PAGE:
Here at Soul Flower, we go all-in on our clothing being earth-friendly and ethically made. We believe that what you wear and how you shape your wardrobe and style can have a huge positive impact on your life. For those of us striving to practice what we preach and live in closer alignment to our deeply-held values and beliefs, crafting an ethical wardrobe is important.
Yes, shopping can be super fun… as long as you end up with items you love and wear all the time! If you want to feel better about what you buy and make less of an impact on the earth and all the people involved, read on. You can make better choices next time you’re about to buy a new item of clothing by considering a few things. Here is a step-by-step guide to buying with purpose and creating an ethical wardrobe!
3 Steps to an Ethical Wardrobe
1. Love and care for what you already own
Work with what you’ve got! Repair and take care of the garments you already own. The laundry and garment care you do at home accounts for 40-80% of the garment’s total emissions, so you can still make a difference even if your garments aren’t ethically made!
2. Buy secondhand
Try buying used clothing from thrift shops or vintage stores. Or swap with friends! Extending the active lifetime of a garment by just 9 months reduces carbon, waste and water footprints by around 20-30% each. Secondhand pieces can be a big part of your ethical wardrobe!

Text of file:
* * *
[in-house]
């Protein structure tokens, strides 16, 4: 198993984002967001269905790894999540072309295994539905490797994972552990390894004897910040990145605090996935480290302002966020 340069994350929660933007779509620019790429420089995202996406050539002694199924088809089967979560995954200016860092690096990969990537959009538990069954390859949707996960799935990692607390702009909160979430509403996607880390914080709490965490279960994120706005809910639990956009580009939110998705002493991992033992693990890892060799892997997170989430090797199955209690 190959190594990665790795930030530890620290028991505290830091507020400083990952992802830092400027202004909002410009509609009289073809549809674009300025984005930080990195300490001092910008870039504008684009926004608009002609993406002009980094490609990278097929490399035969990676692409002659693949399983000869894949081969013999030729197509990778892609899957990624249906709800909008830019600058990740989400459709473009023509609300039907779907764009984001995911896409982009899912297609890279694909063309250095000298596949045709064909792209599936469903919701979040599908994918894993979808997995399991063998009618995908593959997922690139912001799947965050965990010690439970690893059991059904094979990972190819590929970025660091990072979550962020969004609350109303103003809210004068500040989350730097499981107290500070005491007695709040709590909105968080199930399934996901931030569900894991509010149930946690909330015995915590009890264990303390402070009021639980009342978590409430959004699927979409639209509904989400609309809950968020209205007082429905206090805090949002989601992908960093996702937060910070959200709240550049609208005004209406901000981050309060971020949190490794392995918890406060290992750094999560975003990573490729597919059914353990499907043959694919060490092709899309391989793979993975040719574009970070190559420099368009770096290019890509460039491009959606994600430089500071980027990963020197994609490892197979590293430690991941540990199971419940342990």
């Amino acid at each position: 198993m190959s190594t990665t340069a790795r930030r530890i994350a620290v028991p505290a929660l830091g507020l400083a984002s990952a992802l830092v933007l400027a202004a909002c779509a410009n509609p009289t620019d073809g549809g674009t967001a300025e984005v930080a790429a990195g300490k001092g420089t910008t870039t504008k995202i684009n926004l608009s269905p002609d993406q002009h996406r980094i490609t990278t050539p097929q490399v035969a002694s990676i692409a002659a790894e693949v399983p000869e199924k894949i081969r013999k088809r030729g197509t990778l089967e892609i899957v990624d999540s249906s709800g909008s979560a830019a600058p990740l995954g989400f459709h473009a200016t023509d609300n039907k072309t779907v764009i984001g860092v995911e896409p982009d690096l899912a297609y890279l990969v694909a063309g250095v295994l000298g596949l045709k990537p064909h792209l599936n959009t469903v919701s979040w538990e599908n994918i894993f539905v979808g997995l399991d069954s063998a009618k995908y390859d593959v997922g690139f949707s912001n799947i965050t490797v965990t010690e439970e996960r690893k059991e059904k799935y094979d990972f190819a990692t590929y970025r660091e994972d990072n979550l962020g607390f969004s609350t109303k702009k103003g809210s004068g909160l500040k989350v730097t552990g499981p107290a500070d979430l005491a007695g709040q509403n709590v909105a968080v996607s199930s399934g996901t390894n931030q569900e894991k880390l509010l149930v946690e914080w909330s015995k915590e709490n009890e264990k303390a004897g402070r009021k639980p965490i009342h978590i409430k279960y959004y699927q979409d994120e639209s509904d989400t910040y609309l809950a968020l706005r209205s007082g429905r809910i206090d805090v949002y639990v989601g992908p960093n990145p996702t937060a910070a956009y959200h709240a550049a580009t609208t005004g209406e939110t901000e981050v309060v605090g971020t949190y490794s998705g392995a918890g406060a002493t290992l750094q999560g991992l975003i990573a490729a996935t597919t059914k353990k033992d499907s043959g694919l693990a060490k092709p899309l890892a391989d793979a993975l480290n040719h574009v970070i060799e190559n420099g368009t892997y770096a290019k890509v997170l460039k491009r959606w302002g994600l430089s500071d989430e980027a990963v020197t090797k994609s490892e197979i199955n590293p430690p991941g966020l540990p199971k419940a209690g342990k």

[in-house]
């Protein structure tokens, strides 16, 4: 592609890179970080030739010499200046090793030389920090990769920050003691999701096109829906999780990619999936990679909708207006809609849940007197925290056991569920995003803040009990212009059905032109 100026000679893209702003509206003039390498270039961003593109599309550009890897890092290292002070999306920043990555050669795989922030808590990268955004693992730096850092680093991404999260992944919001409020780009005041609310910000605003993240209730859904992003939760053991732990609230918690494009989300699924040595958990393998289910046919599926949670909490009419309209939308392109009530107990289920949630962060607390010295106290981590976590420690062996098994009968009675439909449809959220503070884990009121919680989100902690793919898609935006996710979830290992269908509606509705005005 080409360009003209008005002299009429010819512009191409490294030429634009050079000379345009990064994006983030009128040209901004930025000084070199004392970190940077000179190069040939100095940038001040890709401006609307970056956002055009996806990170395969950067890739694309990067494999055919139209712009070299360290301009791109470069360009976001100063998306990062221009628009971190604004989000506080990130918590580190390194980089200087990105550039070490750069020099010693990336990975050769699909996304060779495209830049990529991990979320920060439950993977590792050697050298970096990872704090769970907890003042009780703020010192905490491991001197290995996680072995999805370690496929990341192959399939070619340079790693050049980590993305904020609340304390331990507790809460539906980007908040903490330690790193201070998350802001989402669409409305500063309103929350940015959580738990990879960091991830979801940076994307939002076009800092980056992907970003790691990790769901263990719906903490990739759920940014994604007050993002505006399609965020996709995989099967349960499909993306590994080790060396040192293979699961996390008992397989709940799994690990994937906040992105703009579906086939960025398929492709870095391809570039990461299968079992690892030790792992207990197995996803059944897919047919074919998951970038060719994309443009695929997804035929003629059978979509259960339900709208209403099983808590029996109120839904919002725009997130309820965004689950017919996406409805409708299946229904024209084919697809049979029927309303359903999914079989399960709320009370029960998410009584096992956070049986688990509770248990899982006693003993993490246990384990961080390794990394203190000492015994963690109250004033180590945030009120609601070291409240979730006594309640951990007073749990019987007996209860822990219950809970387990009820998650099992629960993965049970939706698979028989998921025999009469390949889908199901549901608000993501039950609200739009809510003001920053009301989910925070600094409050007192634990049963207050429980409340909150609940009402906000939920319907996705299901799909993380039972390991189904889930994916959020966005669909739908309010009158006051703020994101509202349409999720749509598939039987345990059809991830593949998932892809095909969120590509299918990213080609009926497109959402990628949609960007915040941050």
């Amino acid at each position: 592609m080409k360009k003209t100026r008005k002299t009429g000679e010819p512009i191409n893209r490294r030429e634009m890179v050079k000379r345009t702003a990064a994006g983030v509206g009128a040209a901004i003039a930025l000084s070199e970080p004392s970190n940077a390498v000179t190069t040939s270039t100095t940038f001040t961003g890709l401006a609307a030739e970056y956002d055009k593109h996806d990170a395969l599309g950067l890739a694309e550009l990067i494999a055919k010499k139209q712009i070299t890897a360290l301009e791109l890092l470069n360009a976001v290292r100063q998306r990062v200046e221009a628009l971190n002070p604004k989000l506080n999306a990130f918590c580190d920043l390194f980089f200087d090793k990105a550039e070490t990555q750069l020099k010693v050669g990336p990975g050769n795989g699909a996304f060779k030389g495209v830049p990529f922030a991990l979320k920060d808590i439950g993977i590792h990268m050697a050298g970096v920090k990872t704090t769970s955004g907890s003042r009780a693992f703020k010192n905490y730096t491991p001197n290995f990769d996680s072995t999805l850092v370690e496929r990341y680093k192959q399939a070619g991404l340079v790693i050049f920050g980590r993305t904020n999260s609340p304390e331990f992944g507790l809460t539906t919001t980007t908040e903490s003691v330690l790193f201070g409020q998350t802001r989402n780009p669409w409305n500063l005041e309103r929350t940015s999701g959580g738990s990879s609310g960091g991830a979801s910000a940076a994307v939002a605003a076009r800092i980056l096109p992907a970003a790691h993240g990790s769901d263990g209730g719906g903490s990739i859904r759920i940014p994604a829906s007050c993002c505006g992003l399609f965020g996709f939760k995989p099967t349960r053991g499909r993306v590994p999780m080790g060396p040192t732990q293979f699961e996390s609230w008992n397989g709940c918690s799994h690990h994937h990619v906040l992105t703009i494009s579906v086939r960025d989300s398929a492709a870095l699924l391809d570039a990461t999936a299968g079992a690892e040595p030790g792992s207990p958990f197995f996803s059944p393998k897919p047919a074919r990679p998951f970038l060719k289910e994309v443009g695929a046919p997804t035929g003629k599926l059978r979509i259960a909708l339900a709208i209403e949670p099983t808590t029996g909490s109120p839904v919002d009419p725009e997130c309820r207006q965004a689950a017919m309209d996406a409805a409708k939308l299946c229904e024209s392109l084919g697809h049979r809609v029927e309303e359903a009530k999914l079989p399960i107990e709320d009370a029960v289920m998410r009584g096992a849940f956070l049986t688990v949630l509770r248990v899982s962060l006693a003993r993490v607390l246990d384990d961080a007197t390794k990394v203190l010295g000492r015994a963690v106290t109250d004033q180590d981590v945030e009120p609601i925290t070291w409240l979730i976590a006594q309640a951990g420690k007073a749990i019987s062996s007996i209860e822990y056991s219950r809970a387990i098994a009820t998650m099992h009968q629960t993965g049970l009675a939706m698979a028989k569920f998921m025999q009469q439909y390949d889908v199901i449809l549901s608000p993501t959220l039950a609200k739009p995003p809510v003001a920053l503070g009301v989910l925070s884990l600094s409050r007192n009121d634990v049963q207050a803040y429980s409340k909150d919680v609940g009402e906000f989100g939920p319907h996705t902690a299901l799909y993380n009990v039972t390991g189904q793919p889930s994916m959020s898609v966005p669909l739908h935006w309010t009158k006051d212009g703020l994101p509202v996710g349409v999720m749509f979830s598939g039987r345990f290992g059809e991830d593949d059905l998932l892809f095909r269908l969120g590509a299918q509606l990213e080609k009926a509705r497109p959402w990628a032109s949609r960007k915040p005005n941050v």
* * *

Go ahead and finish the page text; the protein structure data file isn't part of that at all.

3. Buy ethical
When you do buy new, buy ethically-made. Look for as many of the following qualities as possible when putting together your ethical wardrobe.
When buying, ask: WHO, WHAT, WHERE, and WHY
Who made my clothes?
A real, live person working in the garment industry likely sewed your garment, and most likely dozens of people came in contact with that item before it ended up in your hands. Garment workers are some of the lowest paid workers in the world, but it doesn’t have to be that way. Ask brands “who made my clothes?” and look for certifications like Fair Trade and transparency about supply chains.
- fair trade
- living wages
- no child labor
What is it made from, and how?
Check the fabric content of the item you’re about to buy. Is it eco-friendly in any way? If it’s cotton, is it organic? If it’s polyester, is it recycled? Consider the amount of processing that garment required to get to you, and what will happen to it at the end of its life.
Where was it made?
Consider the number of miles that garment has traveled. Could you buy a little more local? If it was made overseas, does the brand know what the manufacturing facilities are like, or are they exploiting cheap labor in less developed countries to make a profit?
- USA-made or local to you
- safe working facilities
- supports local communities
Why was it made?
Some companies are simply in it to make a buck, while other brands are pushing for real change. Check the company’s About page: do they give back? Do they have a mission beyond ‘sell clothing’?
- not fast fashion
- company gives back
Here’s a cheat-sheet for creating your own ethical wardrobe!Blog Image
How to Make Clothes Less Terrible for the Planet
How to Shop Better (for the Holidays, but good tips for year-round!)
Athleisure Clothing: Make it Ethical
Scary Fast Fashion Facts
Hemp Clothing Benefits
Why Organic Cotton is Better
Why We Choose Recycled Polyester
5 Tips to Green Up Your Laundry